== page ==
I met someone recently who told me that people come into our lives for a reason, a season or a lifetime. In almost every encounter we have with people we already know, and the ones we meet perhaps only once, we make choices in how we behave. These choices can have negligible effects, and be forgotten at once. Other times they can turn our lives in completely unexpected directions, for better or for worse.
Almost all of my choices are determined by my upbringing and values, my (for better or worse) seemingly unshakeable sense of responsibility and what seems right to me because of those values. I’ve lost count of the times I’ve been urged by well-meaning people who genuinely care for my happiness to let go some of the ties of responsibility that rule so many of my choices. But in the words of Emmett from The Twilight Saga films, “Not in my nature.” Will I look back on opportunities missed with regret? Or with relief?
Fiction is the one place we can try out personas and test the boundaries of our own morality, and of our own realities, from the relatively safe place of our imagination. As a writer of fiction, I’m in the amazing position of taking each of my characters’ journeys with them. As many writers will tell you, as we tell their stories, our characters take on lives and wills of their own. It’s a fine line, letting each one tell you where they would go if you let them be themselves, and gently nudging them along the pathway your story outline intended for them to go. Villains and love interests are the trickiest, and the most fun.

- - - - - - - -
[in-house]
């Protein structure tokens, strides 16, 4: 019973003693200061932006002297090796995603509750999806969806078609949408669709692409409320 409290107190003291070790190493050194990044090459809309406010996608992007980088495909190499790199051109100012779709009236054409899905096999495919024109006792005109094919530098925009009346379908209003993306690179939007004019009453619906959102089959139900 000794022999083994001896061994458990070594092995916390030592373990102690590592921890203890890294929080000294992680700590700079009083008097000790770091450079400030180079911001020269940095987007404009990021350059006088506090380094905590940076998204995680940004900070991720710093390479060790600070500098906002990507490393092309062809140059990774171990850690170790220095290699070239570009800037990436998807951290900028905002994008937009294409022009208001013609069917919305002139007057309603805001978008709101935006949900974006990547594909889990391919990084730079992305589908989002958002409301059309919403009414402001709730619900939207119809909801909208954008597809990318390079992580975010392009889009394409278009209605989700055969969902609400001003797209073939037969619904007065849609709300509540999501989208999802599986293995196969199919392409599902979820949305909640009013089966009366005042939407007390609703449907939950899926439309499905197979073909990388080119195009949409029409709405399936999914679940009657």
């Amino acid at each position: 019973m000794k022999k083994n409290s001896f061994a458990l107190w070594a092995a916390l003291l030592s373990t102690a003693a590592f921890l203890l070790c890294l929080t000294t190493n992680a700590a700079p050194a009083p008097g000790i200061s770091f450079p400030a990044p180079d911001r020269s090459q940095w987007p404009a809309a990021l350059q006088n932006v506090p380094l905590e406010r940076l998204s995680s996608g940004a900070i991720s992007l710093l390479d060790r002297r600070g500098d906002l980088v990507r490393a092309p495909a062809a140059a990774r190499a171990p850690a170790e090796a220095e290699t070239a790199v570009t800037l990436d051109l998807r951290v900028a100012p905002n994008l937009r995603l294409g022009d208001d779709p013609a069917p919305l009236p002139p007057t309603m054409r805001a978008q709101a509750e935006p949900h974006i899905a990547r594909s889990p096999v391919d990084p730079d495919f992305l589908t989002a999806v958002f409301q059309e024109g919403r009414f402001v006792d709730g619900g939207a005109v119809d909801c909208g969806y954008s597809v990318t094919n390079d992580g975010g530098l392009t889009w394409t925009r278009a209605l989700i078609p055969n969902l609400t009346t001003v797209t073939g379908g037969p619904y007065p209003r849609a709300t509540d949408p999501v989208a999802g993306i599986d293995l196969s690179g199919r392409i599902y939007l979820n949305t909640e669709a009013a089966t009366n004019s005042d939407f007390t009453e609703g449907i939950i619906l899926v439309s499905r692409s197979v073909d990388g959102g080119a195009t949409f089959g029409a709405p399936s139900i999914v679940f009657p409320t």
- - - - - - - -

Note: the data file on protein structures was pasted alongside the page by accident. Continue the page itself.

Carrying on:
I’m a happy ever after kind of girl. I want all of my characters to end up with someone they can be happy with, and I’m not even writing full-on romance. My stories are young adult paranormal romantic suspense: mystery and mayhem, danger and delight, with the freedom of youth and the impossible realities of magic. People get hurt, and people die, but I still yearn for a happy ever after for each character. Does that say something about me? Or is it something that almost all of us want, for ourselves and for others?
One thing that is true for all of us, and so must be true for our characters, is that none of us are one thing only. We are all complex, fascinating, bewildering and often bewildered creatures, made up of multiple facets and motivations, dark issues and bright shining light. I strive to let this truth show in my characters, especially my ‘bad’ characters. Sometime the choice is theirs, and the consequences must follow, changing our stories. The one that is on my mind the most right now is Jarrod, leader of my cursed sea people the Nemaro, and half-brother to Hunter, who is hero and love interest of my human heroine Skye.
Jarrod is beautiful, flawed, selfish and almost amoral. In Immersed book two Follow Me, he encounters Skye’s best friend Morgan, and begins to glimpse very faintly what he lacks in who he is, and what he may never have. I’ve got a real soft spot for Jarrod. It probably means I’m a cliché and I like bad boys, but like my other characters, I’m turning over the possibilities of happiness in his future. Is he beyond redemption? Does he deserve that kind of happiness after all that he has done? Or is that a question for all of us?
Happiness is something that other people seem to have in spades, but for many of us it is like quicksilver, slipping through our grasp. I’m so grateful to share the lives and loves of my characters, feeling their joys as well as their sorrow. Writers, embrace the many dimensions of your characters; no one is all good, or all bad. And for all of us readers, no matter where you are in your life today, the experiences of a lifetime are only a few pages away. Pick up a book you’ve been meaning to read, and let your imagination take you to places you want to be. You never know, it may give you insight into your own heart, and shine a light on the path before you.
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